Zimbabwe's President Emmerson Mnangagwa has promised to rejuvenate the landlocked African nation's economy, but his topmost priority during the first 100 days in office will be a drive against corruption.

Mnangagwa, a long-time ally of his predecessor Robert Mugabe who was recently overthrown in a military coup, himself faces corruption allegations. The newly inaugurated president said there will no tolerance towards any kind of fraud while he is in power.

During his first national address on Wednesday, 20 December, the 75-year-old Mnangagwa said: "The goal of my government is to build a new Zimbabwe based on the crown values of honesty, transparency, accountability and hard work."

Local and foreign cartels engaged in illegal gold trade will soon face the government's heat, he warned.

"Economic development requires a clean government," the president added. "On individual cases of corruption, every case must be investigated and punished in accordance with the dictates of our laws. There should be no sacred cows."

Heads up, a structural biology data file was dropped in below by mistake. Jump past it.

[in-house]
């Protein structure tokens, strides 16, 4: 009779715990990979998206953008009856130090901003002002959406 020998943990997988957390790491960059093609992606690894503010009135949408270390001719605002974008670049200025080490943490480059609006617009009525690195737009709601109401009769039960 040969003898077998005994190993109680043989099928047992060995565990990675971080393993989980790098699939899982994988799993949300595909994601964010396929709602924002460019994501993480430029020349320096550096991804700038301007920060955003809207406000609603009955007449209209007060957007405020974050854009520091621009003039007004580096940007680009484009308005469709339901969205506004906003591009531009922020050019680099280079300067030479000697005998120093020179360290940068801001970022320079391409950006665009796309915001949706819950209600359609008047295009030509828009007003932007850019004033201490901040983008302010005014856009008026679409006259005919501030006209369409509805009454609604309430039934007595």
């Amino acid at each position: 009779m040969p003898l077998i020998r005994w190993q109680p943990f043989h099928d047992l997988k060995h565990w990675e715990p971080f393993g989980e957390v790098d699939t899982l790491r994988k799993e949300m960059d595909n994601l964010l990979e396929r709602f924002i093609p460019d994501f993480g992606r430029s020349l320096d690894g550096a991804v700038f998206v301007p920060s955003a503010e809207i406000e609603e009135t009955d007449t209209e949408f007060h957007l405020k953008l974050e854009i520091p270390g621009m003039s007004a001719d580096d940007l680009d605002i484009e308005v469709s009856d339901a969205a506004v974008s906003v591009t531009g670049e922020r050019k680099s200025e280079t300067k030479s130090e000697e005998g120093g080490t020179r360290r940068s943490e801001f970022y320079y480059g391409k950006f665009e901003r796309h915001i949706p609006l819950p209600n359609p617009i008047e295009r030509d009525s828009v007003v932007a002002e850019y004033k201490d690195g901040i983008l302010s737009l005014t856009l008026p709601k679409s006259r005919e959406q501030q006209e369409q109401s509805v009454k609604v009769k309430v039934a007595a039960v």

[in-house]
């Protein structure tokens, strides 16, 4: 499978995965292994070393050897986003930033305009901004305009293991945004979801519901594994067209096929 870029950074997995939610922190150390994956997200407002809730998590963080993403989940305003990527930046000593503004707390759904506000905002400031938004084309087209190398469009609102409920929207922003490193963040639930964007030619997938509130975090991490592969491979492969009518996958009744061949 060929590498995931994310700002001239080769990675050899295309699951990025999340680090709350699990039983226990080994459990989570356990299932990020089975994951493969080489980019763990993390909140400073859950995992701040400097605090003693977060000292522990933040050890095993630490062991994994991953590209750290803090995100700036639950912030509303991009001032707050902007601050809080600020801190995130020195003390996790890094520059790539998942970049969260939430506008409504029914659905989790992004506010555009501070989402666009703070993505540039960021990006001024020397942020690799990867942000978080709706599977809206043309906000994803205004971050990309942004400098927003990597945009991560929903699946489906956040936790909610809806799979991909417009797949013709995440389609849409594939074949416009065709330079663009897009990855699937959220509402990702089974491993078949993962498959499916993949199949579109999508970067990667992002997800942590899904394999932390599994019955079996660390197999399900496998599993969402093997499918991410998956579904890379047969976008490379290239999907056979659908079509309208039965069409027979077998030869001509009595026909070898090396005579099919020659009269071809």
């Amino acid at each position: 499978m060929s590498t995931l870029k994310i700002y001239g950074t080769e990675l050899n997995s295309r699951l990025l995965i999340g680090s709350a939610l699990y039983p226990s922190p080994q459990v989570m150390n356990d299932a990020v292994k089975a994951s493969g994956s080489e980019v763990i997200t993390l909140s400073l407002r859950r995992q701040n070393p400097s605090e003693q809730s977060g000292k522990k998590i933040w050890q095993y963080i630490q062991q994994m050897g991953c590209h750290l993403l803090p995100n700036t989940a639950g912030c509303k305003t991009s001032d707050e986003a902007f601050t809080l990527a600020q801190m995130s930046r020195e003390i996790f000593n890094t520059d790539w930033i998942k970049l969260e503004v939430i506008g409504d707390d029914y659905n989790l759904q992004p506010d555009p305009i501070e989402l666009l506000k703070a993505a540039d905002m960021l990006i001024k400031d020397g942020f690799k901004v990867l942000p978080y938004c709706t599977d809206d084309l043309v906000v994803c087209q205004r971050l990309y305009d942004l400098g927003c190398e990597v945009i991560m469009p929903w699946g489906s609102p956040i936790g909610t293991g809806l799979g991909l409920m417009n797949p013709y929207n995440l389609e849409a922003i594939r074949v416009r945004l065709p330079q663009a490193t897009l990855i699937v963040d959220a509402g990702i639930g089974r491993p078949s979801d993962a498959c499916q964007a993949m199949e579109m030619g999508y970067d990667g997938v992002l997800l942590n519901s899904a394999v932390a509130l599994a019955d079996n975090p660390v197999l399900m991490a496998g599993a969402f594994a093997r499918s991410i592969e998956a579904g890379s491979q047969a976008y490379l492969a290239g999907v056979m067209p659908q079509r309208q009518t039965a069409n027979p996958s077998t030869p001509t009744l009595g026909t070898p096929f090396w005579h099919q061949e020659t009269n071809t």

He promised to take a number of steps to reconnect Zimbabwe with the global community after decades-long isolation. Mnangagwa has already abolished a Mugabe-era stipulation which forced foreign firms to cede 51% of ownership to local companies.

"My government is committed to open Zimbabwe out to investment by building a free and transparent economy which benefits Zimbabweans and is welcoming to outsiders," he told lawmakers during a joint session of both houses of parliament.

Mugabe's 37-year-long rule has left the Zimbabwean economy in dire straits with skyrocketing inflation.

Due to rampant human rights abuses, the southern African nation has been facing strict economic sanctions by the US and Europe.

Mnangagwa took office in late November after a series of dramatic events unfolded in Zimbabwean politics culminating in the removal of Mugabe.

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Zimbabwe's President Emmerson Mnangagwa speaks to supporters at the ruling Zanu-PF party headquarters in Harare, flanked by his wife Auxilia and bodyguards Tony Karumba/AFP